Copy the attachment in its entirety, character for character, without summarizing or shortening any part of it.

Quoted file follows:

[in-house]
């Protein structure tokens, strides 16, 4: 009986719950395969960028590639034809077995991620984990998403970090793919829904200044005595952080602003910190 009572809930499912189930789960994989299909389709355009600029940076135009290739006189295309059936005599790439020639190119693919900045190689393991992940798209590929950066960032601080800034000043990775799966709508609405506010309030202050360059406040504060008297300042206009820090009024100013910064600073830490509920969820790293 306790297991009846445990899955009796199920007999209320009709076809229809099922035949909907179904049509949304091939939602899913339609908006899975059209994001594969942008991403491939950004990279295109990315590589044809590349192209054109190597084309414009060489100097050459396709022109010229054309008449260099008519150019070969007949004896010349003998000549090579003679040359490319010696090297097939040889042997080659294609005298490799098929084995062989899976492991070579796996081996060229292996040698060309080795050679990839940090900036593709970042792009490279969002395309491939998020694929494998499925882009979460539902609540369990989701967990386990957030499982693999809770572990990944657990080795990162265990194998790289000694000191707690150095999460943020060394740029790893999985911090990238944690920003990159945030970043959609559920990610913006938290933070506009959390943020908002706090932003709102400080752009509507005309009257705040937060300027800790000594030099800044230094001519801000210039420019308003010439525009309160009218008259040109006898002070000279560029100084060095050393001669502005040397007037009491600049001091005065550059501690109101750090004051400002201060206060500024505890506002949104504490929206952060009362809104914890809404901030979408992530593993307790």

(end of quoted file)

[in-house]
């Protein structure tokens, strides 16, 4: 009986719950395969960028590639034809077995991620984990998403970090793919829904200044005595952080602003910190 009572809930499912189930789960994989299909389709355009600029940076135009290739006189295309059936005599790439020639190119693919900045190689393991992940798209590929950066960032601080800034000043990775799966709508609405506010309030202050360059406040504060008297300042206009820090009024100013910064600073830490509920969820790293 306790297991009846445990899955009796199920007999209320009709076809229809099922035949909907179904049509949304091939939602899913339609908006899975059209994001594969942008991403491939950004990279295109990315590589044809590349192209054109190597084309414009060489100097050459396709022109010229054309008449260099008519150019070969007949004896010349003998000549090579003679040359490319010696090297097939040889042997080659294609005298490799098929084995062989899976492991070579796996081996060229292996040698060309080795050679990839940090900036593709970042792009490279969002395309491939998020694929494998499925882009979460539902609540369990989701967990386990957030499982693999809770572990990944657990080795990162265990194998790289000694000191707690150095999460943020060394740029790893999985911090990238944690920003990159945030970043959609559920990610913006938290933070506009959390943020908002706090932003709102400080752009509507005309009257705040937060300027800790000594030099800044230094001519801000210039420019308003010439525009309160009218008259040109006898002070000279560029100084060095050393001669502005040397007037009491600049001091005065550059501690109101750090004051400002201060206060500024505890506002949104504490929206952060009362809104914890809404901030979408992530593993307790």